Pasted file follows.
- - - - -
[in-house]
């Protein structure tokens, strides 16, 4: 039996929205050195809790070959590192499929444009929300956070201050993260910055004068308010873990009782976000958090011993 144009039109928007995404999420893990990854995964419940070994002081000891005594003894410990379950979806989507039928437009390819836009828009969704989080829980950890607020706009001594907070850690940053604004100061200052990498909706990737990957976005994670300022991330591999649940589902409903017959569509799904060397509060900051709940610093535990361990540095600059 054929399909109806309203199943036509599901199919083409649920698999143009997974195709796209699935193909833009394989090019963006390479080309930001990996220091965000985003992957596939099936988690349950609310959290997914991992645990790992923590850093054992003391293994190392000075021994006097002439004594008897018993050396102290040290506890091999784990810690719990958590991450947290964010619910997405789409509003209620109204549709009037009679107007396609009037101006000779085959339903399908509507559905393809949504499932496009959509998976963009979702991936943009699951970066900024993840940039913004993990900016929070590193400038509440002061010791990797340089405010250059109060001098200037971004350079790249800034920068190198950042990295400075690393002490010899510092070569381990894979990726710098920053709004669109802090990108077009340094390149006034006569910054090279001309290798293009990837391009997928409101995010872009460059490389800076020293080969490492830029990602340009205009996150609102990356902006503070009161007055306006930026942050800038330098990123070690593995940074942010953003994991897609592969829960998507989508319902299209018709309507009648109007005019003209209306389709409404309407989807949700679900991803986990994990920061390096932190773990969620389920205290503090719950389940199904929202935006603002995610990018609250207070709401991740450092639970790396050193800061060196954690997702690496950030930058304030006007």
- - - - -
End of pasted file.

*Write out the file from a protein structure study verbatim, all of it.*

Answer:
[in-house]
């Protein structure tokens, strides 16, 4: 039996929205050195809790070959590192499929444009929300956070201050993260910055004068308010873990009782976000958090011993 144009039109928007995404999420893990990854995964419940070994002081000891005594003894410990379950979806989507039928437009390819836009828009969704989080829980950890607020706009001594907070850690940053604004100061200052990498909706990737990957976005994670300022991330591999649940589902409903017959569509799904060397509060900051709940610093535990361990540095600059 054929399909109806309203199943036509599901199919083409649920698999143009997974195709796209699935193909833009394989090019963006390479080309930001990996220091965000985003992957596939099936988690349950609310959290997914991992645990790992923590850093054992003391293994190392000075021994006097002439004594008897018993050396102290040290506890091999784990810690719990958590991450947290964010619910997405789409509003209620109204549709009037009679107007396609009037101006000779085959339903399908509507559905393809949504499932496009959509998976963009979702991936943009699951970066900024993840940039913004993990900016929070590193400038509440002061010791990797340089405010250059109060001098200037971004350079790249800034920068190198950042990295400075690393002490010899510092070569381990894979990726710098920053709004669109802090990108077009340094390149006034006569910054090279001309290798293009990837391009997928409101995010872009460059490389800076020293080969490492830029990602340009205009996150609102990356902006503070009161007055306006930026942050800038330098990123070690593995940074942010953003994991897609592969829960998507989508319902299209018709309507009648109007005019003209209306389709409404309407989807949700679900991803986990994990920061390096932190773990969620389920205290503090719950389940199904929202935006603002995610990018609250207070709401991740450092639970790396050193800061060196954690997702690496950030930058304030006007």